Sunday, September 20, 2009

Getting your plastic shoe in the door

The RWA conference room looks like a bomb hit it. Empty cans of spray mount and pieces of foam board litter the floor. A glue gun drips metallic drops of gold wax while raffia strands coil amid crumpled up tissue paper and glue dots gone bad. A cardboard box overflows with naked Ken dolls.

Um, what was that last part?

Admittedly 50 naked Ken dolls is a rather unusual item to have in a conference room (even in a creative agency like RWA), but there is a perfectly reasonable explanation as to why we have so many commando Kens in the house. We needed their clothes.

Several months ago we were approached by a company looking to catch the attention of CEOs. Their service, a method of outsourcing CFO functions, provided many great benefits to CEOs looking for better financial reporting and forecasting. However, the company had been unsuccessful getting its message past company gatekeepers and into the hands of the CEOs it wanted to talk to. Letters and phone calls weren’t getting any response. They needed something so innovative, CEOs would have to pay attention.

Their problem is not unique. Lots of companies (including RWA) know exactly who their target is and where to find them. They have names, numbers and vital statistics. They know that their target needs their company and they know how their product or service would help them and why. If they could just get a chance to talk to their target, they know they could land a new customer. But, they are getting nowhere with letters, phone calls and e-mails. They are at a crossroads. They can give up or they can try something so different, so crazy, so completely unexpected, the target will notice whether they like it or not.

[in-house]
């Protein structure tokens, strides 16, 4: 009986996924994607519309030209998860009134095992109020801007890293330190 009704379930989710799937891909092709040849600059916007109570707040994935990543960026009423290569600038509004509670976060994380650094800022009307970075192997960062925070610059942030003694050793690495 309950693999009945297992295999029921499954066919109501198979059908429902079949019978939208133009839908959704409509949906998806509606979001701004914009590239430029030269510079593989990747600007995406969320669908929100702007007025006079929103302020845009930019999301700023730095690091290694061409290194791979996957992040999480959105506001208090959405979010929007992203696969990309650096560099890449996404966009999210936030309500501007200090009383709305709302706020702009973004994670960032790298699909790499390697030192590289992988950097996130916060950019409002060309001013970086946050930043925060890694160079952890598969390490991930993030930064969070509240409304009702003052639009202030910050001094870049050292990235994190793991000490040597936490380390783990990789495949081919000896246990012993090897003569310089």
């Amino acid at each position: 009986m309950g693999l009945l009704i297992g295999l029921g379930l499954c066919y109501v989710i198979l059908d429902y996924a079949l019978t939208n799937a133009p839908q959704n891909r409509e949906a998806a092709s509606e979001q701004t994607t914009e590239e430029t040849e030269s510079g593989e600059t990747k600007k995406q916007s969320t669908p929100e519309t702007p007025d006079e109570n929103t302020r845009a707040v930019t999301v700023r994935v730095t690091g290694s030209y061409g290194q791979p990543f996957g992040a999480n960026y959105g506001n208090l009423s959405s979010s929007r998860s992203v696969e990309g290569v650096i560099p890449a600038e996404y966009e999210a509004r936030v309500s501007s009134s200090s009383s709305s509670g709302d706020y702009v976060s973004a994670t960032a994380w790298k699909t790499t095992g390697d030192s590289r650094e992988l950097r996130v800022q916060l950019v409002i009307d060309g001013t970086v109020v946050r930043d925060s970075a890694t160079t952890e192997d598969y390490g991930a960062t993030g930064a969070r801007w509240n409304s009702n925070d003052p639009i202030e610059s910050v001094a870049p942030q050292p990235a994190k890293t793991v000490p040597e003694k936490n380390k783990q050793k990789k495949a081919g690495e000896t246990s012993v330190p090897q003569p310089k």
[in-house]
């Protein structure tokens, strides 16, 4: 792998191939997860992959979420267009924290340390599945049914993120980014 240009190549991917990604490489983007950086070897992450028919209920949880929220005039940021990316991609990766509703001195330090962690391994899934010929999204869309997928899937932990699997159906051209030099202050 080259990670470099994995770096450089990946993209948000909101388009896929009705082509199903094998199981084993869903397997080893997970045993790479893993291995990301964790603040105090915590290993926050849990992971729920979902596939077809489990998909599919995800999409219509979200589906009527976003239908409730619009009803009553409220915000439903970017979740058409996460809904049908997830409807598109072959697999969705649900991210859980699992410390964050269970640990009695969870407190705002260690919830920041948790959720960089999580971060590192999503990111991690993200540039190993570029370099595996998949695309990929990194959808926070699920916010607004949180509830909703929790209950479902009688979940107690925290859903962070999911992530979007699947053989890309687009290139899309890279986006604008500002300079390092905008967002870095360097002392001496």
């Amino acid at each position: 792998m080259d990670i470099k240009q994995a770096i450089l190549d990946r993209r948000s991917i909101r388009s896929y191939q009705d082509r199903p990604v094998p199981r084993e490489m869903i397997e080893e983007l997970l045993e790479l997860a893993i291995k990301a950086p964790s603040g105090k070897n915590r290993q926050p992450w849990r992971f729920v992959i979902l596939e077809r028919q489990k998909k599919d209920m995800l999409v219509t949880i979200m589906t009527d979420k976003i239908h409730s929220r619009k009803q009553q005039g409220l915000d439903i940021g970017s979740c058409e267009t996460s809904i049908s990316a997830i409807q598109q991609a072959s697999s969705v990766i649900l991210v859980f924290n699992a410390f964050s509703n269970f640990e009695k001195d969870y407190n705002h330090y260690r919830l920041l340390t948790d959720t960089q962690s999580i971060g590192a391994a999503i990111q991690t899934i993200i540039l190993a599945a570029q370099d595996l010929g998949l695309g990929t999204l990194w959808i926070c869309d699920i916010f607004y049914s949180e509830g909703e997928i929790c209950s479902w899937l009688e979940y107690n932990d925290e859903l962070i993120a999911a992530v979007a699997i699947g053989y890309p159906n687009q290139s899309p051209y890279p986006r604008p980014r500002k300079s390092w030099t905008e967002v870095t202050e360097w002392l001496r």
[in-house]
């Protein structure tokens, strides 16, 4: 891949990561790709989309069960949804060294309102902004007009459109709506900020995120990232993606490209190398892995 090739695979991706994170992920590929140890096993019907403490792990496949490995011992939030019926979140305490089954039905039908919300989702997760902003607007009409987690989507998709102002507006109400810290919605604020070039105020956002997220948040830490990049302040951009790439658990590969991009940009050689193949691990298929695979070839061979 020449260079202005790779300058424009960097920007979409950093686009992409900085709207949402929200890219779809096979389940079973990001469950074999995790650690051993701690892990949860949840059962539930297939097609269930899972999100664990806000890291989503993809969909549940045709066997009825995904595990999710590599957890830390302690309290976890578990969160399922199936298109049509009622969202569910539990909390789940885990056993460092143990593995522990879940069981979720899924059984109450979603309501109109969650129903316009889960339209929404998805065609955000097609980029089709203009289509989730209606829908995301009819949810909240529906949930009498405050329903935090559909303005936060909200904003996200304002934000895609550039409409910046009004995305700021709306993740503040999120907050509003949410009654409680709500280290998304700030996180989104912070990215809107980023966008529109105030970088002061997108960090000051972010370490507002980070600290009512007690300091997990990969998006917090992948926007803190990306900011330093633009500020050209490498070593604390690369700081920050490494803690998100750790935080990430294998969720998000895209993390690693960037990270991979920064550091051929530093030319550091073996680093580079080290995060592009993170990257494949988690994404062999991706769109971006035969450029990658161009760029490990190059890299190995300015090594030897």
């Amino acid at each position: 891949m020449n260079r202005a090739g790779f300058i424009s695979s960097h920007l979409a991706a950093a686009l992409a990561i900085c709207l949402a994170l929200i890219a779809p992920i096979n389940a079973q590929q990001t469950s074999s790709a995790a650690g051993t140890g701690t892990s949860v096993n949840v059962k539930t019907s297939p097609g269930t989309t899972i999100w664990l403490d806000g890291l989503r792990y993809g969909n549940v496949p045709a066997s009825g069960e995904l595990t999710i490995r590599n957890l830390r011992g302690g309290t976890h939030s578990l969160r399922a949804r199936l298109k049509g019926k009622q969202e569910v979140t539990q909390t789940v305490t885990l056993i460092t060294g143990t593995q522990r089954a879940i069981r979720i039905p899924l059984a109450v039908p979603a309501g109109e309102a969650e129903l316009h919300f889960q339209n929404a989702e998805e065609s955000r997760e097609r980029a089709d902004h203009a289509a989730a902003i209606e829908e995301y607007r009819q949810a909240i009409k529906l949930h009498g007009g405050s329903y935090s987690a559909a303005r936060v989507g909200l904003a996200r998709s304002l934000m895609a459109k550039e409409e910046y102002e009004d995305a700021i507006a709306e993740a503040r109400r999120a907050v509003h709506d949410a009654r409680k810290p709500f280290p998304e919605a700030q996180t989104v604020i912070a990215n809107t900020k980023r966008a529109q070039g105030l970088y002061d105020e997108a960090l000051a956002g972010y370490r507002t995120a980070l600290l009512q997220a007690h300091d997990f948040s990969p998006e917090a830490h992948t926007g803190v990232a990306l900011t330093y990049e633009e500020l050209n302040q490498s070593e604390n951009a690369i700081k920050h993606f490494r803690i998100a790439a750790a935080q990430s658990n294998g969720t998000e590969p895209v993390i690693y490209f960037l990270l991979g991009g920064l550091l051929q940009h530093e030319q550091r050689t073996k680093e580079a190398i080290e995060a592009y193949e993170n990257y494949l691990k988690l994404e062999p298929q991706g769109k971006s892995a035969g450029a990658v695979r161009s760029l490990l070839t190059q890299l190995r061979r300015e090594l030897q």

Which leads us back to the 50 naked Ken dolls.

For this client, the unexpected is a garment box containing a three piece suit complete with tie and dress shoes. The suit, of course, is empty. The message simply asks “Is your CFO an empty suit?” and suggests calling if the company needs someone who can better fill it.

Will it work? The packages go out this week so we don’t know yet. How would you respond if you got an empty suit in the mail? Would you pick up the phone and call? I would. I’d want to know what happened to Ken. Wouldn’t you?

Wednesday, September 9, 2009

Collateral materials for the online world

Nothing ignites the spark in a creative’s eye more than a fat, juicy collateral project. Visions of pages of empty design space dance in their heads. In a daze, they head for their paper samples, dusting off the never-used books marked “mill item.” Finally, they think. This is what I’ve been dreaming of. This is why I became a designer.

Then reality sets in. Not many clients understand the need to spend $53,000 on a brochure when they can invest in the new C63 Mercedes AMG Sport Sedan instead. The design of a lifetime is doomed to existence only on a desktop, never in print.

Luckily, print isn’t all that in the electronic world. Today you can still produce your collateral piece and the client can get a new ride too thanks to new, virtual brochures. These virtual brochures give designers and clients a way to bring their collateral pieces to life with all the functionality of a printed piece.

More interactive than a PDF and less costly than a website, virtual books and brochures allow a customer to flip through your collateral materials as though they were holding them in hand. The electronic format also allows for music and narration. South Florida voice artist Bob Harper lends his considerable talent to virtual brochures for real estate companies, law firms and even haunted houses.

And, the investment is usually a lot less scary than print.